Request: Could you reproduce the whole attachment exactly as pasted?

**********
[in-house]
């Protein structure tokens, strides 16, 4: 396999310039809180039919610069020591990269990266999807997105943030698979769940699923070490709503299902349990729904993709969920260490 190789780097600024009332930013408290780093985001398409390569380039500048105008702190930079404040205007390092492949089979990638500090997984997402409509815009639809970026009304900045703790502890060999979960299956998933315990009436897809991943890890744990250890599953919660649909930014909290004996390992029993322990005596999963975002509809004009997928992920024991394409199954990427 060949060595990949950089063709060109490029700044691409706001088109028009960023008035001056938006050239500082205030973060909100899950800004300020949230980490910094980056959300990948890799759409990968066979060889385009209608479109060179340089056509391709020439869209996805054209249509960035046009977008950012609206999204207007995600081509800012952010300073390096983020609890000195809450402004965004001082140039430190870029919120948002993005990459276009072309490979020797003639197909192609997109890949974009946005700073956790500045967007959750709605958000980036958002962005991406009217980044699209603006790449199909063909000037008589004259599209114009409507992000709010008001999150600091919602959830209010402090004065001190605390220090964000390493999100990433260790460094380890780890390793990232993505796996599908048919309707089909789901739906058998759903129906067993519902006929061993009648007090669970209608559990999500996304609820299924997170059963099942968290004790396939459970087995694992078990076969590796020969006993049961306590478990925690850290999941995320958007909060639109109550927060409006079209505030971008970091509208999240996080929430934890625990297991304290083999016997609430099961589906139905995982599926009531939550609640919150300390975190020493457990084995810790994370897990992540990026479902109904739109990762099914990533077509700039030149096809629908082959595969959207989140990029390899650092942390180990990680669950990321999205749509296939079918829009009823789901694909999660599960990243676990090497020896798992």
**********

[in-house]
């Protein structure tokens, strides 16, 4: 396999310039809180039919610069020591990269990266999807997105943030698979769940699923070490709503299902349990729904993709969920260490 190789780097600024009332930013408290780093985001398409390569380039500048105008702190930079404040205007390092492949089979990638500090997984997402409509815009639809970026009304900045703790502890060999979960299956998933315990009436897809991943890890744990250890599953919660649909930014909290004996390992029993322990005596999963975002509809004009997928992920024991394409199954990427 060949060595990949950089063709060109490029700044691409706001088109028009960023008035001056938006050239500082205030973060909100899950800004300020949230980490910094980056959300990948890799759409990968066979060889385009209608479109060179340089056509391709020439869209996805054209249509960035046009977008950012609206999204207007995600081509800012952010300073390096983020609890000195809450402004965004001082140039430190870029919120948002993005990459276009072309490979020797003639197909192609997109890949974009946005700073956790500045967007959750709605958000980036958002962005991406009217980044699209603006790449199909063909000037008589004259599209114009409507992000709010008001999150600091919602959830209010402090004065001190605390220090964000390493999100990433260790460094380890780890390793990232993505796996599908048919309707089909789901739906058998759903129906067993519902006929061993009648007090669970209608559990999500996304609820299924997170059963099942968290004790396939459970087995694992078990076969590796020969006993049961306590478990925690850290999941995320958007909060639109109550927060409006079209505030971008970091509208999240996080929430934890625990297991304290083999016997609430099961589906139905995982599926009531939550609640919150300390975190020493457990084995810790994370897990992540990026479902109904739109990762099914990533077509700039030149096809629908082959595969959207989140990029390899650092942390180990990680669950990321999205749509296939079918829009009823789901694909999660599960990243676990090497020896798992």